Showing posts from October, 2019

Ophelina meyerae

"Oh, I'll just check my messages quick," I thought, chewing the last of my breakfast as I prepared to step out the door. I scrolled through the bolded subject lines of my unread e-mails, some important, some not, until one of them caught my eye: You are about to have a polychaete named after you! I stopped short. Could this be real? The sender was Dr. Adrian Glover , a researcher at the Natural History Museum in London. I know Adrian; we had been on a research expedition together in 2015, and he's also the president of the Deep-Sea Biology Society . My curiosity was piqued.  I opened the message, and sure enough, it was real. Here's how it happened: When the Abyssline project started, Adrian's team knew they would have a lot of new species in their samples from the Clarion-Clipperton Zone (after all, it is a severely understudied area of the deep sea). When you describe a new species, you have to name it. So Adrian and his collaborators came

Stretch out

"Something so hard can be so easy if you just have a little help. In the right place, under the right conditions, you can finally stretch out into what you’re supposed to be." - Hope Jahren in Lab Girl Leaning back in the seat, I stretched out my legs under the steering wheel. It was only 7 am, but traffic was already thick on highway 3. I was headed up to Boston for the day to meet with my collaborator, Hanny . Analyzing all the genetic data from our coral samples from Palau  is a big job. So big, in fact, that it requires more than your standard computer. There's actually a whole field, called bioinformatics, which centers around the analysis of large sets of biological data. I had never dabbled in bioinformatics before, but Hanny is good at it. She learned how to analyze genomic datasets during her PhD, so she agreed to give me an introduction to the techniques. Hanny, Niku, and I in her office at BU We spent all day in her office at Boston University with h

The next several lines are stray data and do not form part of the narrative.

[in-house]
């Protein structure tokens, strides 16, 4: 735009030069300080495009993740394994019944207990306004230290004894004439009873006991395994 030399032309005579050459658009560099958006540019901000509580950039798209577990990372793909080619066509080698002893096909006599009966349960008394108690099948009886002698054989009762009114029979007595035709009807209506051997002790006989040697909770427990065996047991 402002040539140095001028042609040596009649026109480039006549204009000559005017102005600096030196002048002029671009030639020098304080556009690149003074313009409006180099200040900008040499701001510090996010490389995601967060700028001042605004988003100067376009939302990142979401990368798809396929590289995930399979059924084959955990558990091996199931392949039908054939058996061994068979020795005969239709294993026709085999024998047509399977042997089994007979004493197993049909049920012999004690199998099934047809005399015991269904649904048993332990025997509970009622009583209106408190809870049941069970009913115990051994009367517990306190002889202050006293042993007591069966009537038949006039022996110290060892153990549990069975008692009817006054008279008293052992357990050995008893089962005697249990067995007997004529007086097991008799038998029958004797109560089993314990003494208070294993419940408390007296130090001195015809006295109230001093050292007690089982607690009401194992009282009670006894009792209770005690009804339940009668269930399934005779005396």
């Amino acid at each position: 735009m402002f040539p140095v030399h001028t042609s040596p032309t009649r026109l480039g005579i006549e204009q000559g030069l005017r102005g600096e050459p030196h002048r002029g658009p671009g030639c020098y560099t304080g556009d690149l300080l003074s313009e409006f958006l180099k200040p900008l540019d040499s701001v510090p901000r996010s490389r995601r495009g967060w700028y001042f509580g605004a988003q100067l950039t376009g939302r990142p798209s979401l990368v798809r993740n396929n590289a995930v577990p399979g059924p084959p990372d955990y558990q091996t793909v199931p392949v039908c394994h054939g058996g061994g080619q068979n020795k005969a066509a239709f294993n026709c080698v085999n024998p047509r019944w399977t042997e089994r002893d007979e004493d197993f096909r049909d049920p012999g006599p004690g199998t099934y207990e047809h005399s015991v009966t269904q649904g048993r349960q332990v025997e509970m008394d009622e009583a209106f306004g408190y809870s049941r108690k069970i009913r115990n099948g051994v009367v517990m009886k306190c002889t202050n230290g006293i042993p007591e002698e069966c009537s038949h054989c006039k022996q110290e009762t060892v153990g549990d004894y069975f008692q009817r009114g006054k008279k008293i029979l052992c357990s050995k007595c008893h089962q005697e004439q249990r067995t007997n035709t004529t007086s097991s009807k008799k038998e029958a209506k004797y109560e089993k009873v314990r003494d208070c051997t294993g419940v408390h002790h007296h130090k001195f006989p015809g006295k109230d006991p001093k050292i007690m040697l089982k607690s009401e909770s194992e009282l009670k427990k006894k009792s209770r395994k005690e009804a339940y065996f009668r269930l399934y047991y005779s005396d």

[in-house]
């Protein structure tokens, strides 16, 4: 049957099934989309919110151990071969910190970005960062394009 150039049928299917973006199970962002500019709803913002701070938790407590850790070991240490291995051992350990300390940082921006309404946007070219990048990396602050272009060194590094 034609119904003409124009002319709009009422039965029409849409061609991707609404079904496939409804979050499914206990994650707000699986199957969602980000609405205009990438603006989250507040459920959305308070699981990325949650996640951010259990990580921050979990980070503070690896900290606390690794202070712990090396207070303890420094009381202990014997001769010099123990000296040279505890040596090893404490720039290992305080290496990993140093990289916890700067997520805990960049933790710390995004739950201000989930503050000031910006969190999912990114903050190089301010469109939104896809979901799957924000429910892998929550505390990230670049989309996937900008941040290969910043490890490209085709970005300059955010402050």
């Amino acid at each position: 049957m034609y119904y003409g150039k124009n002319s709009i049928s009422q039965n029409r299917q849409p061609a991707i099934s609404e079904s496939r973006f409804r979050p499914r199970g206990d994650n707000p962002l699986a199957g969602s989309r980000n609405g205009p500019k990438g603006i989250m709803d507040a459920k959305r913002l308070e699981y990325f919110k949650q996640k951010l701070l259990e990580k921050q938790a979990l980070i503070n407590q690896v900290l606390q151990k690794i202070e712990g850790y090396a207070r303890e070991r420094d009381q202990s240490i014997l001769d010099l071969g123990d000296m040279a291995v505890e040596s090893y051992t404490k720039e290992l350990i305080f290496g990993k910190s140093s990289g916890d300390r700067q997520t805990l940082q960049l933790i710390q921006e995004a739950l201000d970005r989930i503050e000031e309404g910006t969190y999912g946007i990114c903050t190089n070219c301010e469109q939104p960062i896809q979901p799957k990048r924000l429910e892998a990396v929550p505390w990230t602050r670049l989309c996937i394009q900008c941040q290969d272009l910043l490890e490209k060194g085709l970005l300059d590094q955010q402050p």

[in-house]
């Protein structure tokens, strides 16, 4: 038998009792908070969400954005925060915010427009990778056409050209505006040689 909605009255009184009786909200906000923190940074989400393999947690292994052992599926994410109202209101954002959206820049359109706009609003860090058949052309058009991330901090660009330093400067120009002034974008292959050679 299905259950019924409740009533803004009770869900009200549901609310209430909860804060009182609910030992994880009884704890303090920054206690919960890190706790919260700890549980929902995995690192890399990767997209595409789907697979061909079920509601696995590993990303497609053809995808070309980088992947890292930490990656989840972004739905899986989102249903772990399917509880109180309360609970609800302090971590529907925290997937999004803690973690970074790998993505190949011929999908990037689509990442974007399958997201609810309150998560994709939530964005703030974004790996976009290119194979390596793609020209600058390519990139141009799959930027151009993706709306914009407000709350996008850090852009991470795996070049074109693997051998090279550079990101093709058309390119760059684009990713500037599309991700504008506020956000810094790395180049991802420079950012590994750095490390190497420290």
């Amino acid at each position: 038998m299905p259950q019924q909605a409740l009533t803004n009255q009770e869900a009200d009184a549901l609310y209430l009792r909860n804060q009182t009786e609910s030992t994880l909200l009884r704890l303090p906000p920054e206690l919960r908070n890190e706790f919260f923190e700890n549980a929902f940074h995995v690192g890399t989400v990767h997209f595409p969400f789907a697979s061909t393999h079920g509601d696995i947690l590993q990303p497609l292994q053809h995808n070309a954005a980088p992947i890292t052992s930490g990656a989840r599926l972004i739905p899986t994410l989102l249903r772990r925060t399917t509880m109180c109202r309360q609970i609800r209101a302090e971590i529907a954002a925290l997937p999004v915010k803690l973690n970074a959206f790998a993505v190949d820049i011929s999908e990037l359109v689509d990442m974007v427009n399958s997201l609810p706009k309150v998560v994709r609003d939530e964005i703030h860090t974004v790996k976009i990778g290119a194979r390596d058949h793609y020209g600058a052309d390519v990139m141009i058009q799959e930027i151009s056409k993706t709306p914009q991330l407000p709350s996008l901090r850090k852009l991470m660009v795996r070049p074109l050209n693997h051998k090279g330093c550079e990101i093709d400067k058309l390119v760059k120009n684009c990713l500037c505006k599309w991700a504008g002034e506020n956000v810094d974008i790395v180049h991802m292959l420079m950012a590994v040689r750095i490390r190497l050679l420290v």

Study nature

Seen in the WHOI-MBL library "Study nature, not books" - Louis Agassiz The sign at right hangs in the entrance to the WHOI-MBL library on Water Street in Woods Hole. The sentiment seems odd for a library, but it hearkens back to the early days. Louis Agassiz is one of the fathers of marine research in the United States, who for years lead field schools for students and scientists in Woods Hole. His message to his fellow professors was clear: discoveries are made outdoors. I've spent a considerable amount of time with books over the past couple of weeks, as I try to work my way through the samples I collected in the Arctic. As you might recall, I got a lot of specimens of Bouillonia cornucopia , a hydroid that colonized my fouling panels . I had observed the hydroids to have gonadal tissue between their two rings of tentacles, and I thought the small spherical structures were eggs. But while I was certain the pink, branching tissue was involved in reproduction, the